The photographic Activity of Postmodernism

The photographic Activity of Postmodernism

This is an interesting paper and is a postmodern approach to the image in visual culture (Crimp, 2014).

  1. POSTMODERNISM: Like Benjamin writing in the 1930s Crimp is discussing postmodern approach to photography as a rupture or “breach” with traditions of the past and in particular the influence of institutions (Benjamin, 1968). He names the institutions under fire; “the museum; then art history; and finally…,photography.” 
  2. PRESCENCE AND ABSENCE: (Page 93) This idea of presence and absence is important. The three notions of presence are A. being there or in front of, or B. “not there” as in a ghostly figure AND C. “a kind of increment to being there, a ghostly aspect of a presence that is its excess, its supplement.” I think that a lot of my photography is oblique and is composed of absences of ‘not there’ and of objects in the frame that signify other things. Indeed, Crimp talks about engagement with a subject being “only through absence that we know to be the condition of representation.” He is talking about postmodernism where a film or image reproduced has the original subjects absent, yet they still have a presence. “There is distance from the original;” this contrasts with the modernist notion of aura which has to do with the “presence of the original and its authenticity. See the ‘aura’ of the National Portrait images of ‘Lockdown’ versus the personal work of other photographers like Victoria Sorochinski; the well packaged images of an institution and gallery versus the personal and visionary images open to interpretation (NPG, 2020) (Zhang, 2020). The museum legitimises and controls what is produced. 
  3. SEEING: I like the idea that he discusses that “The extraordinary presence of their work is effected through absence (he is talking about his reaction to a film), through its unbridgeable distance from the original” (page 94). This made me think about consulting online by video and all technology, algorithms and distance from the person who is on the screen. Hopefully there is a reality that someone authentic is present, “being there,” albeit a geographical distance but there is a new order of interaction ‘a ghostly aspect’ and phenomenological distance as we are seeing a new order of seeing. This reminds me of Derrida’s viewing of a film where the actress had died where the woman was viewed as a ghostly presence (Stigler, 2002).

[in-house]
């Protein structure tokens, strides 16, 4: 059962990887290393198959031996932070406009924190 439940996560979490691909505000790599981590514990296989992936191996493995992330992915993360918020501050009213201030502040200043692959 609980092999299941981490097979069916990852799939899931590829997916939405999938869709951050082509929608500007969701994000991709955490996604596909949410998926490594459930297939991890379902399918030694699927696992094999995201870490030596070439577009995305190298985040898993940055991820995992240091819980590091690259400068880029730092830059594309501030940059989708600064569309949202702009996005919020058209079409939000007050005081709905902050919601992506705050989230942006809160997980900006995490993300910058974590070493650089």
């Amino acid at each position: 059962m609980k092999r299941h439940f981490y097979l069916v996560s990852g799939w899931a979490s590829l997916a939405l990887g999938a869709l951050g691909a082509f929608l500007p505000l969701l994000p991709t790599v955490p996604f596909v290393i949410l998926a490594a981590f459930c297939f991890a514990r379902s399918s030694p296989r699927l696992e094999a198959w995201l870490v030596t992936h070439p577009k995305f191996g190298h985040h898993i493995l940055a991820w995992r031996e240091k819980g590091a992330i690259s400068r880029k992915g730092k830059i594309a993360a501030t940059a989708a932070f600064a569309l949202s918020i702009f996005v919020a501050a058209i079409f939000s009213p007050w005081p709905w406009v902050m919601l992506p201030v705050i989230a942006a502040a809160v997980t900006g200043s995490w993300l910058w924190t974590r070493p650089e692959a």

4. AURA: Like Benjamin there is a similar discussion about aura as a condition of the traditional view of art and “withering” away of aura as a result of the mechanical reproduction and mass media. 
  5. PHOTOGRAPY: Crimp started off this paper by pointing the finger at institutions, the art world and, surprisingly, photography “conferring upon it an aura”. This is about photography marking some images as ‘special’ because they are ‘authentic’ and collectable, particularly by the “connoisseur.” He sees it as hearkening back to the modernist view of institutional art while most image making is multiple “purloined, confiscated, appropriated.”

How might I apply this to my work

I think that this is building up my visual culture knowledge. I like the ideas of presence and absence as a framework for seeing images although I am uncertain if Crimps third way of seeing is actually ‘aura’ i.e. specialness!


Benjamin, W. (1968) ‘The Work of Art in the Age of Mechanical Reproduction’ In: Illuminations: Essays and Reflections. Ed. Hannah Arendt. Trans. Harry Zohn. New York: Schocken Books. At:

Crimp, D. (2014) ‘The photographic activity of postmodernism’ In: October 15 pp.91–101. At:

NPG (2020) Hold Still. Directors choice: ‘Helpers and heroes’. At: (Accessed  14/10/2020).

Stigler, B. (2002) ‘Spectographies’ In: Derrida, J. (ed.) Echographies of television. Cambridge: Polity Press pp 113-134.

Zhang, I. R. (2020) ‘Viktoria Sorochinski’s dream-like lockdown project reconnects with the inner-self.’ In: British Journal of Photography – on line At: (Accessed  04/10/2020).